Peter DOWNING v. CITY OF LOWELL & others.1
A letter from the superintendent of the Lowell schools dated April 12, 1995, informed the plaintiff that his contract as principal of the C.G. McDonough Arts Magnet School would not be renewed at the end of the school year. That letter superseded one sent the previous day, April 11, that purported to dismiss him for cause: inefficiency, insubordination, and conduct unbecoming a principal. The question put is whether, thus postured, the plaintiff is entitled to the procedural safeguards of G.L. c. 71, § 41, third par., namely, review of the decision by petition for arbitration.2
This, in outline, is the contractual setting of the dispute. Sometime in 1963, the plaintiff began employment as a teacher in the Lowell public schools where he achieved tenure and was subsequently appointed by the superintendent to the position of principal. The last contract between them, signed June 29, 1994, covered the period from July 1, 1994, through June 30, 1995. The agreement provided that the plaintiff could be terminated for cause under the statute. On April 11, 1995, the superintendent sent a ten-page letter to the plaintiff notifying him of the decision to dismiss him for cause. On advice of counsel he revoked his decision to dismiss the plaintiff. On the following day the superintendent sent the plaintiff a second letter notifying him of the nonrenewal of his contract effective at the close of the 1995 school year.3 Shortly thereafter, on April 27, 1995, the superintendent's counsel notified the plaintiff's lawyer that the plaintiff was not being dismissed or demoted but, instead, that his contract was not being renewed by the superintendent. More letters ensued pertaining to the plaintiff's demand for arbitration on the basis that the nonrenewal letter was equivalent to dismissal, and, alternatively, that “tenured principals” (he had been a principal for more than three years) whose contracts are not renewed are afforded dismissal-type safeguards under G.L. c. 71, § 41.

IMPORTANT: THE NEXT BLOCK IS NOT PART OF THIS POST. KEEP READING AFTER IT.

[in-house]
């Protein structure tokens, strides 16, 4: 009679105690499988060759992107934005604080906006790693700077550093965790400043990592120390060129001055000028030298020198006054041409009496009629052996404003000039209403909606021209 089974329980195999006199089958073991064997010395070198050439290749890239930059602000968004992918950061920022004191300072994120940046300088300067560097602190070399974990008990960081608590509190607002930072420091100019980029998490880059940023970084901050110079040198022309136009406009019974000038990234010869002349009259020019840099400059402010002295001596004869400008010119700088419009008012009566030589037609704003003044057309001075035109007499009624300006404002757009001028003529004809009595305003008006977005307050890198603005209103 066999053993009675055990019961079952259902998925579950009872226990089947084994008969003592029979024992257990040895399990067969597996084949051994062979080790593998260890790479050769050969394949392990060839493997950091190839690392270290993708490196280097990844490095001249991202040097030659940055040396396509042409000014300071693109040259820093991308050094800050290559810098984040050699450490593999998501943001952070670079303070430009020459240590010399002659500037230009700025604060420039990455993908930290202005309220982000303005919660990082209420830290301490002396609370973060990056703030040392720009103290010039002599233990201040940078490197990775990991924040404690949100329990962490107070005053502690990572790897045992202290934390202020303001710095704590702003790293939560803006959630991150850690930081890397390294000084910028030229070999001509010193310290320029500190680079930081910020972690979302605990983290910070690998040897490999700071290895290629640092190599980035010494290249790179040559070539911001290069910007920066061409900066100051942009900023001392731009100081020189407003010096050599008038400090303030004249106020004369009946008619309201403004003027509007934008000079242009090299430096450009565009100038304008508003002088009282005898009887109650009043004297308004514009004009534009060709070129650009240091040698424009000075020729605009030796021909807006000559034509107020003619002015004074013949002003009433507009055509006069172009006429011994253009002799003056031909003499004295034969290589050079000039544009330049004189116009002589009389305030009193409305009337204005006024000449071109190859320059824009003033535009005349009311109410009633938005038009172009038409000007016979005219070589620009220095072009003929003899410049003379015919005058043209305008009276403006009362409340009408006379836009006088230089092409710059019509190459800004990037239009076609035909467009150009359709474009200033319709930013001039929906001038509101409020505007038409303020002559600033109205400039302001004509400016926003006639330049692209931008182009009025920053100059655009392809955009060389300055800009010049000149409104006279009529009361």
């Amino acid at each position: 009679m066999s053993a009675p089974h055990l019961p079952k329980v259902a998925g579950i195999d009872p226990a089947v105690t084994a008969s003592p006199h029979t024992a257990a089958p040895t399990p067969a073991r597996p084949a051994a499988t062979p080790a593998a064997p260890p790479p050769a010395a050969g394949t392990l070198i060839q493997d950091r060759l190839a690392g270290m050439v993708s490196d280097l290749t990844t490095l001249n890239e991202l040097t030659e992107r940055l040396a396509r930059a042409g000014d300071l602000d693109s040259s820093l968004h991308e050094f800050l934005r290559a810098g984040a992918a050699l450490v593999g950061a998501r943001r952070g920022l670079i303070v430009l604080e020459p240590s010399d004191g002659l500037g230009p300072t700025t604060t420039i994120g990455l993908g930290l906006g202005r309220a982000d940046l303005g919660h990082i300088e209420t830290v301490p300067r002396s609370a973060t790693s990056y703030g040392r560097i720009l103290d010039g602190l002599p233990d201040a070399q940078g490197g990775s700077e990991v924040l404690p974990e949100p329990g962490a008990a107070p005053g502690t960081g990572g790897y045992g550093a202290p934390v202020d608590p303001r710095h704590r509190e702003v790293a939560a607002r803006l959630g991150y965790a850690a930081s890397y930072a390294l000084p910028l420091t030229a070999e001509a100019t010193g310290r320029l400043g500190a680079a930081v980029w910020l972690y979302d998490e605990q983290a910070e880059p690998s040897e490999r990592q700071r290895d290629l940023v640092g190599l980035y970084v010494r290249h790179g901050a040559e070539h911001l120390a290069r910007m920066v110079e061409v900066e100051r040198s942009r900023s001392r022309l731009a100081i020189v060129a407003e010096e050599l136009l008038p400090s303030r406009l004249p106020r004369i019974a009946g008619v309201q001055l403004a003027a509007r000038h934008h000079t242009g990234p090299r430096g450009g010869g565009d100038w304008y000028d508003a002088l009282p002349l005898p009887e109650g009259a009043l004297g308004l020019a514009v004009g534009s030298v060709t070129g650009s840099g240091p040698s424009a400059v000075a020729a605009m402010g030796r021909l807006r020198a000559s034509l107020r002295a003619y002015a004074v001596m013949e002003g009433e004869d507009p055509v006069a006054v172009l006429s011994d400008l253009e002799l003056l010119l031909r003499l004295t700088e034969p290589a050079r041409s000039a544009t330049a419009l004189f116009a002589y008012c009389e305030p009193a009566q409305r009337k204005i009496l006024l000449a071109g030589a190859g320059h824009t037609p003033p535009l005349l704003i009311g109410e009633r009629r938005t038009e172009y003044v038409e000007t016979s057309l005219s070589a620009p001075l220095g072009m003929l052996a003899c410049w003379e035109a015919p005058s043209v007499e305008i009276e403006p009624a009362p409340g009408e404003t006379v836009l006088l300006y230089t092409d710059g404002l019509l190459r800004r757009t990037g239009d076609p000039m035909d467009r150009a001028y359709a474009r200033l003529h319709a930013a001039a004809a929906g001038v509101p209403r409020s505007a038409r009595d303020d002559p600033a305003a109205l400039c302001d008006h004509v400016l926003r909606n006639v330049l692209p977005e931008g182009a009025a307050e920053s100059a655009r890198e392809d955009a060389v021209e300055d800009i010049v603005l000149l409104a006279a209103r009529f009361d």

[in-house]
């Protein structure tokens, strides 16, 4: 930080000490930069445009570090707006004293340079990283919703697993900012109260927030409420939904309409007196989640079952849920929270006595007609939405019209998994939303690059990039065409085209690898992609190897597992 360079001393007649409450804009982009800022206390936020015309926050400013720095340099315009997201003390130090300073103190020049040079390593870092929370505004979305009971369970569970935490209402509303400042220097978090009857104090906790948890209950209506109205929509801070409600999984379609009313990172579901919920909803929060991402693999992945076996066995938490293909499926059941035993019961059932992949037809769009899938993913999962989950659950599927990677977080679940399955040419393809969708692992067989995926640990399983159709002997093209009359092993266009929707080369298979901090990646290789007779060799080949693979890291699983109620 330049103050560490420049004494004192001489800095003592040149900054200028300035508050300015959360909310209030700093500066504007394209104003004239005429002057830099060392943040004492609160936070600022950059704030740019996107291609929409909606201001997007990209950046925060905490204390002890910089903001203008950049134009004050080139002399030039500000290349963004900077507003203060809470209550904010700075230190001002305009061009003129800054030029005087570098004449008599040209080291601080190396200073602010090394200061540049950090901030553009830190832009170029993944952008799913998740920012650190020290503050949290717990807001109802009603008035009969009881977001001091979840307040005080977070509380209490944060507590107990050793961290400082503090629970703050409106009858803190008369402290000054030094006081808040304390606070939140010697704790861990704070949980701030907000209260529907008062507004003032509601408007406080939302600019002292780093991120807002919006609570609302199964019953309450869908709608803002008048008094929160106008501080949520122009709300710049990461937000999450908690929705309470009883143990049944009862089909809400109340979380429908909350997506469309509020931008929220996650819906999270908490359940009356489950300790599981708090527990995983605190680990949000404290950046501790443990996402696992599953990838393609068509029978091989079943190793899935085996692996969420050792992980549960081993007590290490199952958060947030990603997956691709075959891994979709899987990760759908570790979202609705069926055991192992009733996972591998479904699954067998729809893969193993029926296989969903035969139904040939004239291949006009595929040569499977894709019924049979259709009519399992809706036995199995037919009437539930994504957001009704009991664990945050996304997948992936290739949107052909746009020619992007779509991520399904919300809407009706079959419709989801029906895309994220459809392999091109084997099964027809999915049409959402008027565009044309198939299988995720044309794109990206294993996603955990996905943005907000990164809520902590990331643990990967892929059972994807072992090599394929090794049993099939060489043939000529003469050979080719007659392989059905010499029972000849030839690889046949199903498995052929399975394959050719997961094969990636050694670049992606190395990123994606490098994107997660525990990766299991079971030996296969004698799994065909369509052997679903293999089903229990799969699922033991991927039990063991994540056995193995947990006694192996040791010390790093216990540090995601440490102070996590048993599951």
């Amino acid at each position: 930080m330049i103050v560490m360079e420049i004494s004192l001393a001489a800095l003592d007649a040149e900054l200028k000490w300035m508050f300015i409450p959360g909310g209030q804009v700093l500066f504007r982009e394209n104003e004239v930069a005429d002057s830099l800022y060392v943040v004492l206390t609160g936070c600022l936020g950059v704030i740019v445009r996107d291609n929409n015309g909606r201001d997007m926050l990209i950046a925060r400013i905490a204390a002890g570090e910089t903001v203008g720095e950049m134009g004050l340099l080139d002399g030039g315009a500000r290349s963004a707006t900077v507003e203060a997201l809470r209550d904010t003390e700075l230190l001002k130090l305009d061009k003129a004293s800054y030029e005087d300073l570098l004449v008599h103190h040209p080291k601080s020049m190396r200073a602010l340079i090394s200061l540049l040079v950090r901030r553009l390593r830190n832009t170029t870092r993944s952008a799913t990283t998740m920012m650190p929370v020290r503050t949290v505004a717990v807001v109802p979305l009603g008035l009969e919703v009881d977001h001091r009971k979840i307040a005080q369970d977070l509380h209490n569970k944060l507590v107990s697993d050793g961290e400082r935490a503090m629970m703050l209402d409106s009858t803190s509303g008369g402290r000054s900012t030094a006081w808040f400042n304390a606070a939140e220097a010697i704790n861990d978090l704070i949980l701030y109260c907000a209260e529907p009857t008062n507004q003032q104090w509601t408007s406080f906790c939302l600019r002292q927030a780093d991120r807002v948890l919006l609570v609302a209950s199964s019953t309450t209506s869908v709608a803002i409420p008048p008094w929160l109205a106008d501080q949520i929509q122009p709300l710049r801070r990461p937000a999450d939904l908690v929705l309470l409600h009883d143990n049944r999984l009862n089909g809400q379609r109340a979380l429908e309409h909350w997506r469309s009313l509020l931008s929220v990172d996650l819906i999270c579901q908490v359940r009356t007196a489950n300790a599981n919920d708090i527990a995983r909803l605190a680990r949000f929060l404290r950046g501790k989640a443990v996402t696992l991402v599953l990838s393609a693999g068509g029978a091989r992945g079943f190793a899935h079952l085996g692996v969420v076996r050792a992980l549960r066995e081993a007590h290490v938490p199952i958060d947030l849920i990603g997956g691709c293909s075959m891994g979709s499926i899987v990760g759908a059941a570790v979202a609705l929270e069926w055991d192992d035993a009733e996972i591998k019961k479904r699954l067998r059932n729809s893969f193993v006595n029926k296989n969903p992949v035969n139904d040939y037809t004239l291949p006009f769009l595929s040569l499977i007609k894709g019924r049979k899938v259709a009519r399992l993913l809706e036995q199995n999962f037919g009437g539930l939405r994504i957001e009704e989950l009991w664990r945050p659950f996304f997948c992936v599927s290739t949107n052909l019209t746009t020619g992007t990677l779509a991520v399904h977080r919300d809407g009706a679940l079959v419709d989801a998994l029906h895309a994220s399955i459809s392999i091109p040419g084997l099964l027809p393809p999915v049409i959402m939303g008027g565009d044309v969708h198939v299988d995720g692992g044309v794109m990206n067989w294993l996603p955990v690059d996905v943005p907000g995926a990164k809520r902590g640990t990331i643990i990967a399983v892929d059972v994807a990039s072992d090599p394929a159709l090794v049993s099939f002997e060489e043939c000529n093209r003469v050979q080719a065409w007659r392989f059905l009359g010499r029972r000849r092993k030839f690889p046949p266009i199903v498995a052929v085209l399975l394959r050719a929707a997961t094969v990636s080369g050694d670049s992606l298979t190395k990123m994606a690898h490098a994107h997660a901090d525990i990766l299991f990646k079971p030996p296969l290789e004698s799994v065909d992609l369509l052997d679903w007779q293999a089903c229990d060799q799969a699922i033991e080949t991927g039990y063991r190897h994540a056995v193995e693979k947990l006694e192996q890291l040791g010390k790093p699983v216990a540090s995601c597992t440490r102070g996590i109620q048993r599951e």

The plaintiff filed a complaint in the Superior Court against the defendants seeking a declaratory judgment to that effect. A Superior Court judge, after a hearing on cross motions for summary judgment, allowed the defendants' motion, and the plaintiff has appealed.
1. Prior to June 18, 1993, which was the effective date of St.1993, c. 71, the Education Reform Act of 1993 (1993 Act), no principal who had served in that position for over three years could be demoted or dismissed without his consent except for cause and only upon a majority vote of the school committee after either a public or private hearing. See Dolloff v. School Comm. of Methuen, 9 Mass.App.Ct. 502, 503 & n. 1, 402 N.E.2d 1067 (1980). By June 29, 1994, the date on which the plaintiff signed his last contract, the 1993 Act had come into effect and had eliminated the school committee's involvement as well as a principal's collective bargaining rights. Instead, principals, like superintendents, and other management personnel within the system, were reclassified as contractual employees. In 1995, some additional changes pertaining to school principals (1995 revisions) went into effect. See note 3, supra.